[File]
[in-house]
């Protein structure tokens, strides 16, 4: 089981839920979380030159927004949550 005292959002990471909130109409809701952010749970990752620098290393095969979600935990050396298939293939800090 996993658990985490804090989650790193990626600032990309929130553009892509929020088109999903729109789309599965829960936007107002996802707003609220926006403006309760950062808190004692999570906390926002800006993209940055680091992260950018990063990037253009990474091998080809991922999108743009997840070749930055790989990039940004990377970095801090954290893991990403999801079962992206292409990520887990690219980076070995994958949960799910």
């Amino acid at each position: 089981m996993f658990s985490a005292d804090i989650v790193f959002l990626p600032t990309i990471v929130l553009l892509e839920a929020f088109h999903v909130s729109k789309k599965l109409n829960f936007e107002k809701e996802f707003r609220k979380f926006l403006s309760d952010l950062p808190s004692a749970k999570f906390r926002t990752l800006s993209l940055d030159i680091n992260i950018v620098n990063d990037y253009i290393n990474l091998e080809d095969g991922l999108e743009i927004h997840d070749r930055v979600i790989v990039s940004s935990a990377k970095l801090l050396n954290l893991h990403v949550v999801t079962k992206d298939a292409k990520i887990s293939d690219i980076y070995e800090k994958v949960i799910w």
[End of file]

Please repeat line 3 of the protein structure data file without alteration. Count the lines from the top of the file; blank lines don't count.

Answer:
């Amino acid at each position: 089981m996993f658990s985490a005292d804090i989650v790193f959002l990626p600032t990309i990471v929130l553009l892509e839920a929020f088109h999903v909130s729109k789309k599965l109409n829960f936007e107002k809701e996802f707003r609220k979380f926006l403006s309760d952010l950062p808190s004692a749970k999570f906390r926002t990752l800006s993209l940055d030159i680091n992260i950018v620098n990063d990037y253009i290393n990474l091998e080809d095969g991922l999108e743009i927004h997840d070749r930055v979600i790989v990039s940004s935990a990377k970095l801090l050396n954290l893991h990403v949550v999801t079962k992206d298939a292409k990520i887990s293939d690219i980076y070995e800090k994958v949960i799910w």